Fidel Trias in front of the mural at the Marcet swimming pool, 1952 Fidel Trias Pagès was born in Sabadell on the 18th of November 1918. His vocation as an artist became clear early on, and at the age of 14 he matriculated in the Higher Fine Arts School of Barcelona.

In 1936, with the outbreak of the Civil War, he was required to leave school and abandon his incipient career as a painter. However, after the war, he once again took up his paintbrushes and embarked on a career as an artist that would not be interrupted until his death in 1971.

He held his first exhibition in 1942 at the Sabadell Fine Arts Academy, where he would continue to show his works over the years, and with which he would forge ties as one of its most active members, at times that were particularly critical for the survival of this Sabadell institution.

In the ensuing years he also participated in a show in Madrid (1945) and showed his works at Friends of Art of Tàrrega (1947). During this early period, his paintings were basically made up of portaits, floral motifs, landscapes and still lifes.

In 1952, his participation in the Exhibition of Liturgical Art held in Barcelona with the motive of the 35th International Eucharistic Congress marks the inclusion of religious subjects in his works, which would came to gain prominence until they become the main bulk of his work, as captured in a series of murals.

The first of these works, the chapel of the Most Holy Sacrament in Sant Feliu del Racó (rendered between 1952 and 1955), reflects the influence of his teacher Antoni Vila-Arrufat yet gives clear glimpses of a conception of religious painting that is profoundly personal and innovative simultaneously rooted in a tradition that mixes the Romanesque and the more recent Noucentista legacy.

Fidel Trias, Sabadell, 1970 After he chapel of the Most Holy Sacrament in Sant Feliu del Racó, in the period between 1952 and 1959, he would paint religious murals in the vestibule of the Nen Jesús hostel, in the apse of the church of Bellaterra, on the main altar of the parish church of e Sant Llorenç Savall and in the baptistery of the basilica of Mare Déu de la Mercè in Barcelona.

From 1960 to 1966, he painted the murals at Sant Oleguer church of Sabadell, the altar in the Verge del Roser in Sant Vicenç de la Creu Alta, the main altar in Sant Feliu del Racó, the convent church of the Provincial Board to Protect Minors in Sant Llorenç Savall, the main altar at the Church of the Salesians on Barcelona's Rocafort Street (in collaboration with Raimon Roca) and the Altar of the Martyrs at Sant Genís de Vilassar church.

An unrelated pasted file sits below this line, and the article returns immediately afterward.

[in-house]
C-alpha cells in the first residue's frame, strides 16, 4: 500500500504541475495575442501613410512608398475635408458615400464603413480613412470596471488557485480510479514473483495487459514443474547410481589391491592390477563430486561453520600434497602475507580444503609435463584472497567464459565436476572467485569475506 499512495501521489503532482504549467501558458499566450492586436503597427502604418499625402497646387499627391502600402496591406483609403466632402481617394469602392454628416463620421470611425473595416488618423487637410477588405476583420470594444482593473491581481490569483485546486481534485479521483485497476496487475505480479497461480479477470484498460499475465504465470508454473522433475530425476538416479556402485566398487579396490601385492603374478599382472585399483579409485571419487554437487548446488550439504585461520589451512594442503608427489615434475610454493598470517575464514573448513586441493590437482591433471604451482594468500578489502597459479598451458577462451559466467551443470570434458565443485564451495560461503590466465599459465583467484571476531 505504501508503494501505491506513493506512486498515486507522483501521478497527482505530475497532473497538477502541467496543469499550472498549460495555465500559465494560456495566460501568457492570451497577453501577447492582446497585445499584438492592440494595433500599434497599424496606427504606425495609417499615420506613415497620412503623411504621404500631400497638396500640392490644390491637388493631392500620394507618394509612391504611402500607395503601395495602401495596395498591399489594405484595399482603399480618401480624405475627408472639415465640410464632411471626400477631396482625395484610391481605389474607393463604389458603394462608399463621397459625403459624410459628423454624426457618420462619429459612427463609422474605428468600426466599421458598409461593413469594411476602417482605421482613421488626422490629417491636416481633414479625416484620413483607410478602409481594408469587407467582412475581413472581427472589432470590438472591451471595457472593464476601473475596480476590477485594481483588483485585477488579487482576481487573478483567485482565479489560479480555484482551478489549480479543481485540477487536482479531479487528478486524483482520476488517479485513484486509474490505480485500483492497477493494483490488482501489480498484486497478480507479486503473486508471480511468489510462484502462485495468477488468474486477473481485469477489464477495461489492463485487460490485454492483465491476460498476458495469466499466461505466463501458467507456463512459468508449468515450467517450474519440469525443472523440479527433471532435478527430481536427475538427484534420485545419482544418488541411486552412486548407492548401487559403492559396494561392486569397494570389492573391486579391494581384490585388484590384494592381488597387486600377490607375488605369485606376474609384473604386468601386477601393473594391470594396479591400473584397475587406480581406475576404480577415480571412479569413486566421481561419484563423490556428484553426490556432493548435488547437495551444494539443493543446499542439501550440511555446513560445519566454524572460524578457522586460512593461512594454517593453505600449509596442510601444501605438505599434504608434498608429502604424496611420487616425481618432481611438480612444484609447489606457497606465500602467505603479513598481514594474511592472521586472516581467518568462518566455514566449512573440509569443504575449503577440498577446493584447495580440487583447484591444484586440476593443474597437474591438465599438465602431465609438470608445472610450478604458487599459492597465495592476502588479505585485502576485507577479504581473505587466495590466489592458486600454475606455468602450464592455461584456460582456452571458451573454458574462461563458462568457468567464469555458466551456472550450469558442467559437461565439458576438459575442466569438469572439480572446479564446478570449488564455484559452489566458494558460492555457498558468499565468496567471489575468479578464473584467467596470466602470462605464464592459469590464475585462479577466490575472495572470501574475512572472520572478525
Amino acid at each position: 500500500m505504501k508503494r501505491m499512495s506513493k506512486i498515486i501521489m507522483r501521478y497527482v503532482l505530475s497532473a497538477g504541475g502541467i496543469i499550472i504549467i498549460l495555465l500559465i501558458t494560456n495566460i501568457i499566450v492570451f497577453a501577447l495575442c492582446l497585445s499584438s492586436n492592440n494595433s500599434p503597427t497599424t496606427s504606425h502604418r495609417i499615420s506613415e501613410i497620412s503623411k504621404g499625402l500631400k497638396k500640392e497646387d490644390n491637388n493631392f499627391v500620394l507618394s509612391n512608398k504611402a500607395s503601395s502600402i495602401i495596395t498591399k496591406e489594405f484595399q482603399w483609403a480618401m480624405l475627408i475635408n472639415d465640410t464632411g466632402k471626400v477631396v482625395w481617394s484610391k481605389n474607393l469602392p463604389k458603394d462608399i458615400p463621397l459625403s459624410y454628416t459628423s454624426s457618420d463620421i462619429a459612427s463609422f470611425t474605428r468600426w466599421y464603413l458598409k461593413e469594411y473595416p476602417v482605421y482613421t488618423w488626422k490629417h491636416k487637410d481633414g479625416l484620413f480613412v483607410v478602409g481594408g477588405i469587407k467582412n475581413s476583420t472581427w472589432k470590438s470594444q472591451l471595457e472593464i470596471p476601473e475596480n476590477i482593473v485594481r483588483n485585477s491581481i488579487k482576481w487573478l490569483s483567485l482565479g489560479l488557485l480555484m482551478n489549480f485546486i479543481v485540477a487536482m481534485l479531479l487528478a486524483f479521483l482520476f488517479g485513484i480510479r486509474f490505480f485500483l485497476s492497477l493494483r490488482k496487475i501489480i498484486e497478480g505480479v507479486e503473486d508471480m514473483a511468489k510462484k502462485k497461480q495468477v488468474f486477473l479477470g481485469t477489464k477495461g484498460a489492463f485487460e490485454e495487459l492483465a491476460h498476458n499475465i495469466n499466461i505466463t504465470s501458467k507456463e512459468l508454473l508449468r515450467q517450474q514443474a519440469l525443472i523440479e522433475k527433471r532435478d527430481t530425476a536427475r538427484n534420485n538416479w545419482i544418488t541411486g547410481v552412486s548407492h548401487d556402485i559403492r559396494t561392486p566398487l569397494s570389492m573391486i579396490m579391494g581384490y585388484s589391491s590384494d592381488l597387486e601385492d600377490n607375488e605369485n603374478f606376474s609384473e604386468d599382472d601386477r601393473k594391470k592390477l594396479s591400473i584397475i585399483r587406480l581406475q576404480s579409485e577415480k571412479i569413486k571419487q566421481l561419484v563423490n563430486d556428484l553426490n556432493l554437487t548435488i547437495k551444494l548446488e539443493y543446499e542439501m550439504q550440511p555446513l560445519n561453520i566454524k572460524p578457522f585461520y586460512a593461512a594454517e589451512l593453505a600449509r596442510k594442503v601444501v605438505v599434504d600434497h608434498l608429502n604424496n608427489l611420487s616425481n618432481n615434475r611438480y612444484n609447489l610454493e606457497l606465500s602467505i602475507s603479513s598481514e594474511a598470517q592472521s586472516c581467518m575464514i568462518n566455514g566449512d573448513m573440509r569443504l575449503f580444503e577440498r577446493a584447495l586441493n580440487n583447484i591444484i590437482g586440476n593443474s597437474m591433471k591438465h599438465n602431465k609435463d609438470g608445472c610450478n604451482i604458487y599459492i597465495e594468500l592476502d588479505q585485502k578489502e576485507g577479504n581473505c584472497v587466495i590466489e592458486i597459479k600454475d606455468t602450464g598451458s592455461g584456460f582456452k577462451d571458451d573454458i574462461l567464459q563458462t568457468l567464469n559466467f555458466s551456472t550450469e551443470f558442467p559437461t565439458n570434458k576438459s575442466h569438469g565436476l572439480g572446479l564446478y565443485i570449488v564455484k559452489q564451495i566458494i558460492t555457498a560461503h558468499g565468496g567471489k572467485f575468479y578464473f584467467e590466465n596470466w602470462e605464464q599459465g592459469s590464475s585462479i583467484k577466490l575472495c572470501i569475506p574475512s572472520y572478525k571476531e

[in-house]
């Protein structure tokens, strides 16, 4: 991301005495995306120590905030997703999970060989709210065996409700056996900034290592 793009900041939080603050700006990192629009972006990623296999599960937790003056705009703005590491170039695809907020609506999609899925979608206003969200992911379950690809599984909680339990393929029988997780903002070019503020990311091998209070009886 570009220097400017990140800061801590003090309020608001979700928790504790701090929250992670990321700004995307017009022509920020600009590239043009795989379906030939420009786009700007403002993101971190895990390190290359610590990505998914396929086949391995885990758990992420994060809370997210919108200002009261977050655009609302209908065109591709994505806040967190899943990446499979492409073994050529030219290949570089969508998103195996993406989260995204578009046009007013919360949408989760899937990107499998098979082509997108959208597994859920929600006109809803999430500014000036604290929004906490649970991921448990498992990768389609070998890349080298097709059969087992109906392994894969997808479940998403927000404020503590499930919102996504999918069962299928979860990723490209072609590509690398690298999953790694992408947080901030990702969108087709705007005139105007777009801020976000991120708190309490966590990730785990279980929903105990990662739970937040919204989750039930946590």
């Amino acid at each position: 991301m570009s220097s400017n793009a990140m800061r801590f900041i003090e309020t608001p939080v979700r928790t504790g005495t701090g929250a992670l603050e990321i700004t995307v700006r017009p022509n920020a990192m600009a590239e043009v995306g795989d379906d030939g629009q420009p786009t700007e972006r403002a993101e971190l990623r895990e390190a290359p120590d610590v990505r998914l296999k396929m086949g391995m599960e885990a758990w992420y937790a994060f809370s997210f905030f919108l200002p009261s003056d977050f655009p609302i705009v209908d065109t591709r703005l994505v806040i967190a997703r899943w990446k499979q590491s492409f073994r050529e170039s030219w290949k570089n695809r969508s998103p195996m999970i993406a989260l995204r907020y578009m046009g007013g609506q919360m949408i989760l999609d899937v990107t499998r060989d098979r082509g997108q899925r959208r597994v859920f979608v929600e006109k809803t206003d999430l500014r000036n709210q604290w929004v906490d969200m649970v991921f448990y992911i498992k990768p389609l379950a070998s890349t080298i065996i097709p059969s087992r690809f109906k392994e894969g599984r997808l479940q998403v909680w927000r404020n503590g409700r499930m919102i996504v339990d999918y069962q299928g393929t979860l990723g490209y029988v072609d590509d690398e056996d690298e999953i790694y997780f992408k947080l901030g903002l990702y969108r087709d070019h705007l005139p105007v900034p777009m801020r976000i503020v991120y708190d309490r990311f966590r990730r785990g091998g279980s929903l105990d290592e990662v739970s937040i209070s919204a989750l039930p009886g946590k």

Of all of these works, unquestionably the most important is the mural in Sant Oleguer in Sabadell, a newly-built church opened in 1961 where apart from making the entire mural painting inside, Fidel Trias also designed and supervised the manufacture of the stained glass windows, the sgraffito, the canopies, the Stations of the Cross, the candelobra and the linens for the altars, and he also decided on the colours of the walls, the wooden details and the ironwork.

Between 1952 and 1958 as well, he painted murals with non-religious subjects, including the ones at the Marcet factory in Sabadell, and the ones at the Bank of Bilbao in the same city.

In the last years of his life, based on the new liturgical orientation of Vatican , ii, he had to give up religious murals and once again concentrate on easel painting, with a clear preference for portraiture.

Speaking about Fidel Trias' work, Angel Marsà  says:

The concept is along the liens of a slightly expressionistic realism, resolved with a highly pared-down technique based on an energetic brushstroke and vigorous lines.

One of the constant features in his murals is rigorous integration with the architectural setting. Arturo Llopis associates his murals with a desire to melt into the architecture, into the structure and moulds of the church, into its forms [....] by a minimal exposure of colourful elements, accumulating white, grey and mild tones in a harmonious composition, highlighting the outward appearances, grouping figures together with powerful, gravid draughtsmanship, despite the lightness and spirituality he lends to the entirety.

In the words of Antoni Vila-Arrufat,

... it is of major consequence, in these times of facile brilliance, to be able to say that Trias Pagès has bravely chosen a pathway fraught with difficulties, with responsibility, and to faithfullly reveal, without intellectual concealment and with honesty, his possibilities and limitations; that is, the servitude and grandeur of his art.